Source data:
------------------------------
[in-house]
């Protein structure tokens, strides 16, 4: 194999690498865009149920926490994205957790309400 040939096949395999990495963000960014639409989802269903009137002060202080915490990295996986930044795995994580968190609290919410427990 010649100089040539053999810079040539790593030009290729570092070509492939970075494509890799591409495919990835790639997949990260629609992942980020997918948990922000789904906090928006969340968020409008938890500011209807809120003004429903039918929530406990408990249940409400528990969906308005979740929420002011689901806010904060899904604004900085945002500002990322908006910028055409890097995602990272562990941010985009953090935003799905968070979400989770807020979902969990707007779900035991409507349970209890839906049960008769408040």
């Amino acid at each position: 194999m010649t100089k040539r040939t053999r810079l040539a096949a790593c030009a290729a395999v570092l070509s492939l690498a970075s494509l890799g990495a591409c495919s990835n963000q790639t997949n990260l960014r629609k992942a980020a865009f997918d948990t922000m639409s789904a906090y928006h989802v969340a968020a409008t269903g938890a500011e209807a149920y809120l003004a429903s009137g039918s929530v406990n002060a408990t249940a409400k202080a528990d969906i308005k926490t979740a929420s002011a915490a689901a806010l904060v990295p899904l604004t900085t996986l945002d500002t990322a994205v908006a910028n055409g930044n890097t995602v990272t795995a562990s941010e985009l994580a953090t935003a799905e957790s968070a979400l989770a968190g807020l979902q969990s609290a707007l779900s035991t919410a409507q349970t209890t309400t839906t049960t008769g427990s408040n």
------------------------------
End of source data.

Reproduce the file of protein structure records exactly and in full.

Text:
[in-house]
């Protein structure tokens, strides 16, 4: 194999690498865009149920926490994205957790309400 040939096949395999990495963000960014639409989802269903009137002060202080915490990295996986930044795995994580968190609290919410427990 010649100089040539053999810079040539790593030009290729570092070509492939970075494509890799591409495919990835790639997949990260629609992942980020997918948990922000789904906090928006969340968020409008938890500011209807809120003004429903039918929530406990408990249940409400528990969906308005979740929420002011689901806010904060899904604004900085945002500002990322908006910028055409890097995602990272562990941010985009953090935003799905968070979400989770807020979902969990707007779900035991409507349970209890839906049960008769408040």
């Amino acid at each position: 194999m010649t100089k040539r040939t053999r810079l040539a096949a790593c030009a290729a395999v570092l070509s492939l690498a970075s494509l890799g990495a591409c495919s990835n963000q790639t997949n990260l960014r629609k992942a980020a865009f997918d948990t922000m639409s789904a906090y928006h989802v969340a968020a409008t269903g938890a500011e209807a149920y809120l003004a429903s009137g039918s929530v406990n002060a408990t249940a409400k202080a528990d969906i308005k926490t979740a929420s002011a915490a689901a806010l904060v990295p899904l604004t900085t996986l945002d500002t990322a994205v908006a910028n055409g930044n890097t995602v990272t795995a562990s941010e985009l994580a953090t935003a799905e957790s968070a979400l989770a968190g807020l979902q969990s609290a707007l779900s035991t919410a409507q349970t209890t309400t839906t049960t008769g427990s408040n």